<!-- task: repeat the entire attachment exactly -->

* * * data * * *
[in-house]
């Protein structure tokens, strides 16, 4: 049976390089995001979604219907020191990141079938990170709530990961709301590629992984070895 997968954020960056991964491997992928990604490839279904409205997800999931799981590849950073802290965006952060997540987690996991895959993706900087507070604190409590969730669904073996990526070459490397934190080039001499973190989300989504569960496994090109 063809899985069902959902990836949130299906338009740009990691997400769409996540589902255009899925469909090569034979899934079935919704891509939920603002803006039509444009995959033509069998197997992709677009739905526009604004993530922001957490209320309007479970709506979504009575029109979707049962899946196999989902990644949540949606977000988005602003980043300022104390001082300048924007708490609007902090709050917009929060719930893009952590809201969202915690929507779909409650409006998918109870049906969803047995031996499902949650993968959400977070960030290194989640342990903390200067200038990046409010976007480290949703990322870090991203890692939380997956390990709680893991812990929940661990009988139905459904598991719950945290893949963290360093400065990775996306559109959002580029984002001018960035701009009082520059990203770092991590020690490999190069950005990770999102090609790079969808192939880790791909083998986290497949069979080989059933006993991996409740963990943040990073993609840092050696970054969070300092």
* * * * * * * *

[in-house]
């Protein structure tokens, strides 16, 4: 049976390089995001979604219907020191990141079938990170709530990961709301590629992984070895 997968954020960056991964491997992928990604490839279904409205997800999931799981590849950073802290965006952060997540987690996991895959993706900087507070604190409590969730669904073996990526070459490397934190080039001499973190989300989504569960496994090109 063809899985069902959902990836949130299906338009740009990691997400769409996540589902255009899925469909090569034979899934079935919704891509939920603002803006039509444009995959033509069998197997992709677009739905526009604004993530922001957490209320309007479970709506979504009575029109979707049962899946196999989902990644949540949606977000988005602003980043300022104390001082300048924007708490609007902090709050917009929060719930893009952590809201969202915690929507779909409650409006998918109870049906969803047995031996499902949650993968959400977070960030290194989640342990903390200067200038990046409010976007480290949703990322870090991203890692939380997956390990709680893991812990929940661990009988139905459904598991719950945290893949963290360093400065990775996306559109959002580029984002001018960035701009009082520059990203770092991590020690490999190069950005990770999102090609790079969808192939880790791909083998986290497949069979080989059933006993991996409740963990943040990073993609840092050696970054969070300092």